Larry Jacobs and Joanne Miller are well-respected professors of political science. But the “science” seemed to be lacking from their recent commentary on ranked-choice voting (“Ranked choice could diminish equality,” Aug. 7).
They were quick to suggest that RCV disenfranchises certain voters. But they did so with only the flimsiest of evidence — a practice to which we are by now well-accustomed with regard to this topic.
They pointed to selective results of a three-and-a-half-year-old survey that had — in the authors’ own words — only a “modest” number of respondents. Absent were year-over-year comparisons; some potentially important data comparing Minneapolis and St. Paul, and any effort to adjust for the unique electoral dynamics in play in 2009 in the two cities.
The authors also made claims about the ability of low-income voters to “understand” the new voting system, but did not offer a single piece of evidence. Their assumptions are questionable at best, and many may find them downright offensive.
Unlike Jacobs’ and Miller’s article, the case for RCV is well-supported by facts. In 2009, the first year Minneapolis used RCV, city voters cast approximately 46,000 ballots in 25 races. Only one ballot went uncounted.
A poll after the 2009 election found that 95 percent of those surveyed — and 97 percent of people of color — found it simple to use. The poll also found that 95 percent of voters who didn’t show up to the polls that year did so for traditional reasons — lack of time, interest or knowledge — not because they were deterred by the voting method.
It’s clear that Jacobs and Miller went into their analysis biased against RCV. They seem to think that the process is so daunting that it scares away voters or that RCV demands too much from voters in terms of learning about various candidates. It is hard enough, they seem to imply, for people to make an informed choice about one candidate, let alone to rank them in order of preference.
Even though people rank things every day in other aspects of their lives, Jacobs and Miller (and others in their field) would apparently have us believe that such mental feats are beyond those same people when they step into a voting booth.
This is an unfounded, if not insulting, argument, and one we’ve heard many times before. Voters aren’t incapable of expressing preferences at the ballot box any more than they are in the marketplace, in educating our children, in choosing a home, or in any of the other ways we rank and choose in our daily lives.
Of the 13 races for the Minneapolis City Council in 2009, voters in 10 of them provided a second choice more than 50 percent of the time. In only one race, in which a popular incumbent faced off against a single challenger, were there fewer than one-third as many second-choice votes as first-choice votes.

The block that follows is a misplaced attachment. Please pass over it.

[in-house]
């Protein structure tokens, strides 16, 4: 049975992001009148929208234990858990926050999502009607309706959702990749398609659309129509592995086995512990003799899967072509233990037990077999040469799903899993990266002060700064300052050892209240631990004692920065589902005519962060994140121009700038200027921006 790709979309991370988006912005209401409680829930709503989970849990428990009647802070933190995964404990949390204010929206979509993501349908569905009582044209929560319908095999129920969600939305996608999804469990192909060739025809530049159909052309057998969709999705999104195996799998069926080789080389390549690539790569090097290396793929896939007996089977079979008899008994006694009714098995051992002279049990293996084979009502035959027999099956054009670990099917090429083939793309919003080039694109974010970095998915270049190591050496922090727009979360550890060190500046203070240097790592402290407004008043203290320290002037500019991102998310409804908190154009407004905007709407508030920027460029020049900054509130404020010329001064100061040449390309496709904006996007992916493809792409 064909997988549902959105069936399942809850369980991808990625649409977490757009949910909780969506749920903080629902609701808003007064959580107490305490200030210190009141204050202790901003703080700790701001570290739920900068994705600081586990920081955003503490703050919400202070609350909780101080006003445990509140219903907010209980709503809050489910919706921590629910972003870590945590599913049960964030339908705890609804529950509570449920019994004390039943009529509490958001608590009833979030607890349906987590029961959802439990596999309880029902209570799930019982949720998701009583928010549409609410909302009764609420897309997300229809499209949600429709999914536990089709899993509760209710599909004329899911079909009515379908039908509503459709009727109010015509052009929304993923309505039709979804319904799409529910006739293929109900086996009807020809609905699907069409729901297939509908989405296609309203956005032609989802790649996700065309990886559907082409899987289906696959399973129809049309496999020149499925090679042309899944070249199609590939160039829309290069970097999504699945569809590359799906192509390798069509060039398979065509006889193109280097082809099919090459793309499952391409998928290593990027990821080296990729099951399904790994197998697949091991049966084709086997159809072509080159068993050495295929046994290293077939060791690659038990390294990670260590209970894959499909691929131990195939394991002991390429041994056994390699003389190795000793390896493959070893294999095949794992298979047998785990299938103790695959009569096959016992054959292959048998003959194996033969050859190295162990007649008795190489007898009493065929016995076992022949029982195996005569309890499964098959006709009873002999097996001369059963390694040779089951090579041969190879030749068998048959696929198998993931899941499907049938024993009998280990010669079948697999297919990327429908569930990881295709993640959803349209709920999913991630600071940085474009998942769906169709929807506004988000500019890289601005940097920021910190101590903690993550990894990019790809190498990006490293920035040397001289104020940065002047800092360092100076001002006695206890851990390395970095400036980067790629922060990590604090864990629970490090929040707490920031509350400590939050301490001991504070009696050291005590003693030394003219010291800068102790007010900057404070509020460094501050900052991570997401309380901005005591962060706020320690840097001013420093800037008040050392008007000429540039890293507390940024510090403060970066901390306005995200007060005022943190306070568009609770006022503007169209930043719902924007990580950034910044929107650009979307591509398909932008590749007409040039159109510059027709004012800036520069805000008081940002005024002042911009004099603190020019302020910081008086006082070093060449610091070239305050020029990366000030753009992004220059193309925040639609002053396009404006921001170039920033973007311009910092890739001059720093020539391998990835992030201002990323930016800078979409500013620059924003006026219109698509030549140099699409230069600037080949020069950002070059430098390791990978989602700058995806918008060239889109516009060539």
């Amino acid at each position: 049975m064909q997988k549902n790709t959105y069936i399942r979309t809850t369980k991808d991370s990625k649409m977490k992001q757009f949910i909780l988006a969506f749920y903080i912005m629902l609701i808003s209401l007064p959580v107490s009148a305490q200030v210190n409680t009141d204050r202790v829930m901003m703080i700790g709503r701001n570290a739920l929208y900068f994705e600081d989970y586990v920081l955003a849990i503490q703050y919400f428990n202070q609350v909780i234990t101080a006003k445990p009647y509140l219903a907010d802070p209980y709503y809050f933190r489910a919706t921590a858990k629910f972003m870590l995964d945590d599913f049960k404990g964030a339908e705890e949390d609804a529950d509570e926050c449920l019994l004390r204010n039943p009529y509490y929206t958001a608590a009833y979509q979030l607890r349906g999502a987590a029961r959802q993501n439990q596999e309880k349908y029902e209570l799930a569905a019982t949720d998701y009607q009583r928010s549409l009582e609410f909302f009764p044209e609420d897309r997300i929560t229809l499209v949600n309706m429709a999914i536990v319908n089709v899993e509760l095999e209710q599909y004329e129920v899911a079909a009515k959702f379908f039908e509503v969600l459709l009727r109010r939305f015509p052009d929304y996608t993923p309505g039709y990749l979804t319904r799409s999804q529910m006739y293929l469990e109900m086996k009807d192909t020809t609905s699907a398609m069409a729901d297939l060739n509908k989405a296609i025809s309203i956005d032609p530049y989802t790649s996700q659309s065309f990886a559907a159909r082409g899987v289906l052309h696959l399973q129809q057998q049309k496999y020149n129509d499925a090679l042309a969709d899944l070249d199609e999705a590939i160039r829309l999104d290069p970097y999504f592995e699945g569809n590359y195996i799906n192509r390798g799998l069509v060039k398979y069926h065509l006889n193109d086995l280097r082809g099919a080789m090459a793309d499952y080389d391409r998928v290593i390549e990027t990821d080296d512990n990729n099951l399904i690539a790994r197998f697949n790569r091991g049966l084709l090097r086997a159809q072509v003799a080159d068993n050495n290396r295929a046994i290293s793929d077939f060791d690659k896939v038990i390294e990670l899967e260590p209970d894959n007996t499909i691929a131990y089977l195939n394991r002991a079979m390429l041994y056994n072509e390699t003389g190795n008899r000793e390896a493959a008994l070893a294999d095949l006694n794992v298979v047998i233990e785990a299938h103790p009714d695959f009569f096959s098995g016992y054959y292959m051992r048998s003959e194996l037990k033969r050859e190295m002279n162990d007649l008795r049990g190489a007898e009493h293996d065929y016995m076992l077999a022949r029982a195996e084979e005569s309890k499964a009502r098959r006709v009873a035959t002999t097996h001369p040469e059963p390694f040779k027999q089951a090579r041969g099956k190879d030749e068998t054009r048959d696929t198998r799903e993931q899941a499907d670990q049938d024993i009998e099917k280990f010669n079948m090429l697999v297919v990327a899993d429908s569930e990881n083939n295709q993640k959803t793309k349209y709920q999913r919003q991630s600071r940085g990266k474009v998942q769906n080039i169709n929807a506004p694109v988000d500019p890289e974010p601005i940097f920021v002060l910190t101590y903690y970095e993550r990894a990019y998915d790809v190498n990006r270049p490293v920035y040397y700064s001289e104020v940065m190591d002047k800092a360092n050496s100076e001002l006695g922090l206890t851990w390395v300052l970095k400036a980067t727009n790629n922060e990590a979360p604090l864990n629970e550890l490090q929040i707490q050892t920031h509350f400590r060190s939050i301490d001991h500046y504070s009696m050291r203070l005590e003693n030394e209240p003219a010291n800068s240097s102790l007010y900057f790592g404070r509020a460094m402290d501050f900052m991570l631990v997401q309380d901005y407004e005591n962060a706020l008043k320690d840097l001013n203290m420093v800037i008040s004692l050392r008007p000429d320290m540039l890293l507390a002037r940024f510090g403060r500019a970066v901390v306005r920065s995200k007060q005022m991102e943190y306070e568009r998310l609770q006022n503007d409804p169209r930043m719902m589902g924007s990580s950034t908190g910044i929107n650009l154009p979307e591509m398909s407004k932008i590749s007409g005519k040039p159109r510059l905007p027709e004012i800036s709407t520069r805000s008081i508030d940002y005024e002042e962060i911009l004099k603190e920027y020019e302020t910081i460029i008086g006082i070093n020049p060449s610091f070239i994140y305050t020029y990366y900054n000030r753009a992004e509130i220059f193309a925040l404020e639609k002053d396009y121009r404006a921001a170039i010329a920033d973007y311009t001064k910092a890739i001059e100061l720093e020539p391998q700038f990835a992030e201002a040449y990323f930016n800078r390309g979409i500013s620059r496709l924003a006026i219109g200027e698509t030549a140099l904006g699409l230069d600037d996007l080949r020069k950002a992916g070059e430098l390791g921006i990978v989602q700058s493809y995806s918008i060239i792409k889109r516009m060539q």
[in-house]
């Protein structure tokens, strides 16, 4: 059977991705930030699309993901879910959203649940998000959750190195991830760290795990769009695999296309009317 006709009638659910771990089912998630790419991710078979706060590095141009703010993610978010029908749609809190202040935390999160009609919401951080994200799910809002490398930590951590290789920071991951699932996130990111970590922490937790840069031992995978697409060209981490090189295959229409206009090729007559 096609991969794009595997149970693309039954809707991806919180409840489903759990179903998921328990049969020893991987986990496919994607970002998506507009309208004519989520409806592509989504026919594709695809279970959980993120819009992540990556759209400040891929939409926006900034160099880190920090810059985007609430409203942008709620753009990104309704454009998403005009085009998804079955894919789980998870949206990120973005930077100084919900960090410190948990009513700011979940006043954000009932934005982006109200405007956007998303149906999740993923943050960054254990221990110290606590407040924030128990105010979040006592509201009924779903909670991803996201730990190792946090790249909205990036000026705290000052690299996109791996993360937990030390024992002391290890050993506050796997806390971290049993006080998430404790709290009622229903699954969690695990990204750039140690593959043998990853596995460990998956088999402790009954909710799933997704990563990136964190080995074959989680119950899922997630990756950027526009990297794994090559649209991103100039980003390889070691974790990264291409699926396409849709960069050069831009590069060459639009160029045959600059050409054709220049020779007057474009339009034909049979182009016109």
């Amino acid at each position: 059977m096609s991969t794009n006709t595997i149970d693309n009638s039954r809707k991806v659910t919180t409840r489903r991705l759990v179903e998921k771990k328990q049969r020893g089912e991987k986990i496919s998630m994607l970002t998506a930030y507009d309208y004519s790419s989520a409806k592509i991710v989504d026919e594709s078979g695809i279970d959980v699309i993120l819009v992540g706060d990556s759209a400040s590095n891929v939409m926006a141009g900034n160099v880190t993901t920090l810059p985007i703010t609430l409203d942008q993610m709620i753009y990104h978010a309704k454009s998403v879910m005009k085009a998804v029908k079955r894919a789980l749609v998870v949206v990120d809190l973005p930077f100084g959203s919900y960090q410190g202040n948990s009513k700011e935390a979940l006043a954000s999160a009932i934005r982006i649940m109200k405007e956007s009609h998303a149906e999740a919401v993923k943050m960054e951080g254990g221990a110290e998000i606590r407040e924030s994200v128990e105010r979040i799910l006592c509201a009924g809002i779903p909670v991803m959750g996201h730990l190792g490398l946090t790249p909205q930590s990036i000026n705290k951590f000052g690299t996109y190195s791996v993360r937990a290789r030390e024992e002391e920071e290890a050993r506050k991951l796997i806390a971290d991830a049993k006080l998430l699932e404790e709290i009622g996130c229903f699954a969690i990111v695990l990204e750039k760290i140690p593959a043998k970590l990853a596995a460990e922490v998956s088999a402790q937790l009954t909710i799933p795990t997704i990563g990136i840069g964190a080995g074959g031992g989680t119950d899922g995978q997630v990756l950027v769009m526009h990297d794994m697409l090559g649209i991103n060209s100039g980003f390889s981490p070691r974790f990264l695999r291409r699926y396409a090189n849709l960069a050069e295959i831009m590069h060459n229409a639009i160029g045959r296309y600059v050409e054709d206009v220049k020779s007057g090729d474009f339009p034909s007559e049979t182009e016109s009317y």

By contrast, the race that year for City Council in the Fifth Ward, the city’s most diverse, featured a lively contest between an incumbent, a former council member and three other active candidates. In that race, 71 percent of voters used their option to provide a second choice.
These numbers suggest that voters’ choices about whether to provide their second choice are sophisticated. When more than two candidates were on the ballot, more folks used their second choices. Was one candidate a lopsided favorite in a two-person race? If so, fewer voters used their second choices. As to voter turnout, it was always expected to be low in Minneapolis in 2009, since the mayoral race was not competitive.
St. Paul’s Second Ward may be most instructive, as the same incumbent ran competitive races in 2007 and 2011, with only the latter race run under RCV. Following Jacobs’ and Miller’s logic, one would assume that this economically and racially diverse ward would have seen decreased turnout in the later RCV election. The opposite is true: Turnout improved modestly.
What RCV does is increase effective voter participation by eliminating low-turnout primaries and rolling two rounds into one election. Primary drop-off rates hit communities of color disproportionately hard; RCV diminishes this bias. If Jacobs and Miller have evidence to show that low-income voters, many of them people of color, have an especially difficult time learning how to vote under RCV, they should present it. Until then, their assumptions are just that — assumptions.
Javier Morillo is president of SEIU Local 26 and a member of the Democratic National Committee. Richard Carlbom is former campaign manager for Minnesotans United for All Families and cofounder of United Strategies.